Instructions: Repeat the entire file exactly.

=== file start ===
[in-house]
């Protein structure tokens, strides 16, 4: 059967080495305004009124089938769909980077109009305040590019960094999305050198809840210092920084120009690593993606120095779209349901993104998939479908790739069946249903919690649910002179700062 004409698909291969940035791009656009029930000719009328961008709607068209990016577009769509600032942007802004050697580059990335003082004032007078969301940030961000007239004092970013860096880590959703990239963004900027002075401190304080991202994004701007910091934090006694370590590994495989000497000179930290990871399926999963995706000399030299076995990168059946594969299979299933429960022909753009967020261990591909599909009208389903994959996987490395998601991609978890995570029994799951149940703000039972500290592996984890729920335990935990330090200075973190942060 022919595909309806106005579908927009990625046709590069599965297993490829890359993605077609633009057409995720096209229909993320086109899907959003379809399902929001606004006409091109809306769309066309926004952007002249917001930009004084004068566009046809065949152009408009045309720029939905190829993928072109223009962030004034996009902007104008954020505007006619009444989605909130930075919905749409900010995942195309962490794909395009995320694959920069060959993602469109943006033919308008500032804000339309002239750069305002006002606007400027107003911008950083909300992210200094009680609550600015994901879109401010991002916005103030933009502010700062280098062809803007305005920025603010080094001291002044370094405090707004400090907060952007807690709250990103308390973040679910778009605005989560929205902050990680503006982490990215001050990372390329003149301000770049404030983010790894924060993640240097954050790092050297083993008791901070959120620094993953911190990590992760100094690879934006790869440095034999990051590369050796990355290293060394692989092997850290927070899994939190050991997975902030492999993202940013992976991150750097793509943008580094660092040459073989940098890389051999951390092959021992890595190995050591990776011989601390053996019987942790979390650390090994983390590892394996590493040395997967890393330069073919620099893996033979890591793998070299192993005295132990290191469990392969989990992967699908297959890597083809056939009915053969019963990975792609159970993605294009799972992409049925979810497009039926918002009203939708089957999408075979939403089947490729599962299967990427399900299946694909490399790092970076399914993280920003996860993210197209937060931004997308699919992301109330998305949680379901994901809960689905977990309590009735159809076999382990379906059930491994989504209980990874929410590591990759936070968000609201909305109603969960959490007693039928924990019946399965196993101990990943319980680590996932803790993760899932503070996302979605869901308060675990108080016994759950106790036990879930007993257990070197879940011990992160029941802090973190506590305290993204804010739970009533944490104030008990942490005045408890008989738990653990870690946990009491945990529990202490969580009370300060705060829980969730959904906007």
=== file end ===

[in-house]
């Protein structure tokens, strides 16, 4: 059967080495305004009124089938769909980077109009305040590019960094999305050198809840210092920084120009690593993606120095779209349901993104998939479908790739069946249903919690649910002179700062 004409698909291969940035791009656009029930000719009328961008709607068209990016577009769509600032942007802004050697580059990335003082004032007078969301940030961000007239004092970013860096880590959703990239963004900027002075401190304080991202994004701007910091934090006694370590590994495989000497000179930290990871399926999963995706000399030299076995990168059946594969299979299933429960022909753009967020261990591909599909009208389903994959996987490395998601991609978890995570029994799951149940703000039972500290592996984890729920335990935990330090200075973190942060 022919595909309806106005579908927009990625046709590069599965297993490829890359993605077609633009057409995720096209229909993320086109899907959003379809399902929001606004006409091109809306769309066309926004952007002249917001930009004084004068566009046809065949152009408009045309720029939905190829993928072109223009962030004034996009902007104008954020505007006619009444989605909130930075919905749409900010995942195309962490794909395009995320694959920069060959993602469109943006033919308008500032804000339309002239750069305002006002606007400027107003911008950083909300992210200094009680609550600015994901879109401010991002916005103030933009502010700062280098062809803007305005920025603010080094001291002044370094405090707004400090907060952007807690709250990103308390973040679910778009605005989560929205902050990680503006982490990215001050990372390329003149301000770049404030983010790894924060993640240097954050790092050297083993008791901070959120620094993953911190990590992760100094690879934006790869440095034999990051590369050796990355290293060394692989092997850290927070899994939190050991997975902030492999993202940013992976991150750097793509943008580094660092040459073989940098890389051999951390092959021992890595190995050591990776011989601390053996019987942790979390650390090994983390590892394996590493040395997967890393330069073919620099893996033979890591793998070299192993005295132990290191469990392969989990992967699908297959890597083809056939009915053969019963990975792609159970993605294009799972992409049925979810497009039926918002009203939708089957999408075979939403089947490729599962299967990427399900299946694909490399790092970076399914993280920003996860993210197209937060931004997308699919992301109330998305949680379901994901809960689905977990309590009735159809076999382990379906059930491994989504209980990874929410590591990759936070968000609201909305109603969960959490007693039928924990019946399965196993101990990943319980680590996932803790993760899932503070996302979605869901308060675990108080016994759950106790036990879930007993257990070197879940011990992160029941802090973190506590305290993204804010739970009533944490104030008990942490005045408890008989738990653990870690946990009491945990529990202490969580009370300060705060829980969730959904906007």